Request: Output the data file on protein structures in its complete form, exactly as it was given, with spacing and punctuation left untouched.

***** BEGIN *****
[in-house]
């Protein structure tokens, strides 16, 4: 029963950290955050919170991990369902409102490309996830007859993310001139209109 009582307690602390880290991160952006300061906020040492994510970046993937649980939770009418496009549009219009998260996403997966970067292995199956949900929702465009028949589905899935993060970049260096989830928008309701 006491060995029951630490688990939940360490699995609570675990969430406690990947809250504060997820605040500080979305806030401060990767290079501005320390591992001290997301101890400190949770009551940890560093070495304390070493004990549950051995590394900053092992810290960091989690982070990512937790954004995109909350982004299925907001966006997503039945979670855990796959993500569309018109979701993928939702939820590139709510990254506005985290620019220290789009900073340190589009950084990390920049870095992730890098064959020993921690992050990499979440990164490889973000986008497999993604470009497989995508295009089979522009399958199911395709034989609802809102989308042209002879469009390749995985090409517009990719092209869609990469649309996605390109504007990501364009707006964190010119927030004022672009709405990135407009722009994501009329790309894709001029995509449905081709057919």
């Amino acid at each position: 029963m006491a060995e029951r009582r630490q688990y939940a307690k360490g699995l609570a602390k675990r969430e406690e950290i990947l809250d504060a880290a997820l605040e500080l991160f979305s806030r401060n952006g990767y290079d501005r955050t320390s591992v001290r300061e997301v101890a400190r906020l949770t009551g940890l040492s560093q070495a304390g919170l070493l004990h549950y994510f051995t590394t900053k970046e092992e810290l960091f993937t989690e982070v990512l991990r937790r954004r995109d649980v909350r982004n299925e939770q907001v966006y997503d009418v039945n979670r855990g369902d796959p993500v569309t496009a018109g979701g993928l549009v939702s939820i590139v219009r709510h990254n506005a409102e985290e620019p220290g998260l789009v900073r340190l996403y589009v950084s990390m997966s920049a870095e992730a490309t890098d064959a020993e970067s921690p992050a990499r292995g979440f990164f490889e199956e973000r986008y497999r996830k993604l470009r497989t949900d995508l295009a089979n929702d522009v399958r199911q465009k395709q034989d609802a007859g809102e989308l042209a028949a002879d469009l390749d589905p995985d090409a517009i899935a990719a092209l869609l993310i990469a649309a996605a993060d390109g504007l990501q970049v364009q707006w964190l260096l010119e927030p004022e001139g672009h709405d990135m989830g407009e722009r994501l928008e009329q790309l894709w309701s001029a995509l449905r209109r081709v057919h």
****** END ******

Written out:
[in-house]
């Protein structure tokens, strides 16, 4: 029963950290955050919170991990369902409102490309996830007859993310001139209109 009582307690602390880290991160952006300061906020040492994510970046993937649980939770009418496009549009219009998260996403997966970067292995199956949900929702465009028949589905899935993060970049260096989830928008309701 006491060995029951630490688990939940360490699995609570675990969430406690990947809250504060997820605040500080979305806030401060990767290079501005320390591992001290997301101890400190949770009551940890560093070495304390070493004990549950051995590394900053092992810290960091989690982070990512937790954004995109909350982004299925907001966006997503039945979670855990796959993500569309018109979701993928939702939820590139709510990254506005985290620019220290789009900073340190589009950084990390920049870095992730890098064959020993921690992050990499979440990164490889973000986008497999993604470009497989995508295009089979522009399958199911395709034989609802809102989308042209002879469009390749995985090409517009990719092209869609990469649309996605390109504007990501364009707006964190010119927030004022672009709405990135407009722009994501009329790309894709001029995509449905081709057919």
């Amino acid at each position: 029963m006491a060995e029951r009582r630490q688990y939940a307690k360490g699995l609570a602390k675990r969430e406690e950290i990947l809250d504060a880290a997820l605040e500080l991160f979305s806030r401060n952006g990767y290079d501005r955050t320390s591992v001290r300061e997301v101890a400190r906020l949770t009551g940890l040492s560093q070495a304390g919170l070493l004990h549950y994510f051995t590394t900053k970046e092992e810290l960091f993937t989690e982070v990512l991990r937790r954004r995109d649980v909350r982004n299925e939770q907001v966006y997503d009418v039945n979670r855990g369902d796959p993500v569309t496009a018109g979701g993928l549009v939702s939820i590139v219009r709510h990254n506005a409102e985290e620019p220290g998260l789009v900073r340190l996403y589009v950084s990390m997966s920049a870095e992730a490309t890098d064959a020993e970067s921690p992050a990499r292995g979440f990164f490889e199956e973000r986008y497999r996830k993604l470009r497989t949900d995508l295009a089979n929702d522009v399958r199911q465009k395709q034989d609802a007859g809102e989308l042209a028949a002879d469009l390749d589905p995985d090409a517009i899935a990719a092209l869609l993310i990469a649309a996605a993060d390109g504007l990501q970049v364009q707006w964190l260096l010119e927030p004022e001139g672009h709405d990135m989830g407009e722009r994501l928008e009329q790309l894709w309701s001029a995509l449905r209109r081709v057919h």